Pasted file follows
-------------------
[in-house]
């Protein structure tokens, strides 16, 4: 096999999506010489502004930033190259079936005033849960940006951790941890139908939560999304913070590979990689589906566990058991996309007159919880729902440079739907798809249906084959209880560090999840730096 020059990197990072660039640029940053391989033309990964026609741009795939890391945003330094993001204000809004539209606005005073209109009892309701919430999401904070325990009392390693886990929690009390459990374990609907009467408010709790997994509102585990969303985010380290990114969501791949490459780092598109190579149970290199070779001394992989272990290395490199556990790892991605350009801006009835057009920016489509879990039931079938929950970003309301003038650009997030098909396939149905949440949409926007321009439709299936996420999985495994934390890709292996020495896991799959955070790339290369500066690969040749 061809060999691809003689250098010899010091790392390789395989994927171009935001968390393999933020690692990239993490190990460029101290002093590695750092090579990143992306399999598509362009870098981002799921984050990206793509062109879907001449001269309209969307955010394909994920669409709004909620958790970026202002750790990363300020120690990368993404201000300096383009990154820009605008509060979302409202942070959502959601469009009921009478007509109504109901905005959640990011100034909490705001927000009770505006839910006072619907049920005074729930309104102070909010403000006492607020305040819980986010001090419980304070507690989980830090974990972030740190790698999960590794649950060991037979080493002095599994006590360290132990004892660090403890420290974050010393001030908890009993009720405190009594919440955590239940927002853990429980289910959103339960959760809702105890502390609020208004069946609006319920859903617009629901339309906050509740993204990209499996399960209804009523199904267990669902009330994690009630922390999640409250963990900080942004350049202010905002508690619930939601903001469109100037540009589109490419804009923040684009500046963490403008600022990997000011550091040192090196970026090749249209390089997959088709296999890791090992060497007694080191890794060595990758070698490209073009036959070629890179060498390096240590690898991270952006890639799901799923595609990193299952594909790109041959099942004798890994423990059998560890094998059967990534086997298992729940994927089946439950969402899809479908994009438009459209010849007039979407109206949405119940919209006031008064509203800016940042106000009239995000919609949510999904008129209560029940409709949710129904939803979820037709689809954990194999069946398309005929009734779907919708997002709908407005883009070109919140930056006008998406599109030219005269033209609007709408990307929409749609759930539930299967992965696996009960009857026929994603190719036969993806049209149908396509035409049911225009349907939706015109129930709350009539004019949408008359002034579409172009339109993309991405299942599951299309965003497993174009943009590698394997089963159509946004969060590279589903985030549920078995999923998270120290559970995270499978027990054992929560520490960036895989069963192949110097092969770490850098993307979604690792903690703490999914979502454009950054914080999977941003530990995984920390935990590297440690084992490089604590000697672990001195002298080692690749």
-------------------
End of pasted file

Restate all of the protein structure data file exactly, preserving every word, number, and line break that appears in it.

[in-house]
């Protein structure tokens, strides 16, 4: 096999999506010489502004930033190259079936005033849960940006951790941890139908939560999304913070590979990689589906566990058991996309007159919880729902440079739907798809249906084959209880560090999840730096 020059990197990072660039640029940053391989033309990964026609741009795939890391945003330094993001204000809004539209606005005073209109009892309701919430999401904070325990009392390693886990929690009390459990374990609907009467408010709790997994509102585990969303985010380290990114969501791949490459780092598109190579149970290199070779001394992989272990290395490199556990790892991605350009801006009835057009920016489509879990039931079938929950970003309301003038650009997030098909396939149905949440949409926007321009439709299936996420999985495994934390890709292996020495896991799959955070790339290369500066690969040749 061809060999691809003689250098010899010091790392390789395989994927171009935001968390393999933020690692990239993490190990460029101290002093590695750092090579990143992306399999598509362009870098981002799921984050990206793509062109879907001449001269309209969307955010394909994920669409709004909620958790970026202002750790990363300020120690990368993404201000300096383009990154820009605008509060979302409202942070959502959601469009009921009478007509109504109901905005959640990011100034909490705001927000009770505006839910006072619907049920005074729930309104102070909010403000006492607020305040819980986010001090419980304070507690989980830090974990972030740190790698999960590794649950060991037979080493002095599994006590360290132990004892660090403890420290974050010393001030908890009993009720405190009594919440955590239940927002853990429980289910959103339960959760809702105890502390609020208004069946609006319920859903617009629901339309906050509740993204990209499996399960209804009523199904267990669902009330994690009630922390999640409250963990900080942004350049202010905002508690619930939601903001469109100037540009589109490419804009923040684009500046963490403008600022990997000011550091040192090196970026090749249209390089997959088709296999890791090992060497007694080191890794060595990758070698490209073009036959070629890179060498390096240590690898991270952006890639799901799923595609990193299952594909790109041959099942004798890994423990059998560890094998059967990534086997298992729940994927089946439950969402899809479908994009438009459209010849007039979407109206949405119940919209006031008064509203800016940042106000009239995000919609949510999904008129209560029940409709949710129904939803979820037709689809954990194999069946398309005929009734779907919708997002709908407005883009070109919140930056006008998406599109030219005269033209609007709408990307929409749609759930539930299967992965696996009960009857026929994603190719036969993806049209149908396509035409049911225009349907939706015109129930709350009539004019949408008359002034579409172009339109993309991405299942599951299309965003497993174009943009590698394997089963159509946004969060590279589903985030549920078995999923998270120290559970995270499978027990054992929560520490960036895989069963192949110097092969770490850098993307979604690792903690703490999914979502454009950054914080999977941003530990995984920390935990590297440690084992490089604590000697672990001195002298080692690749």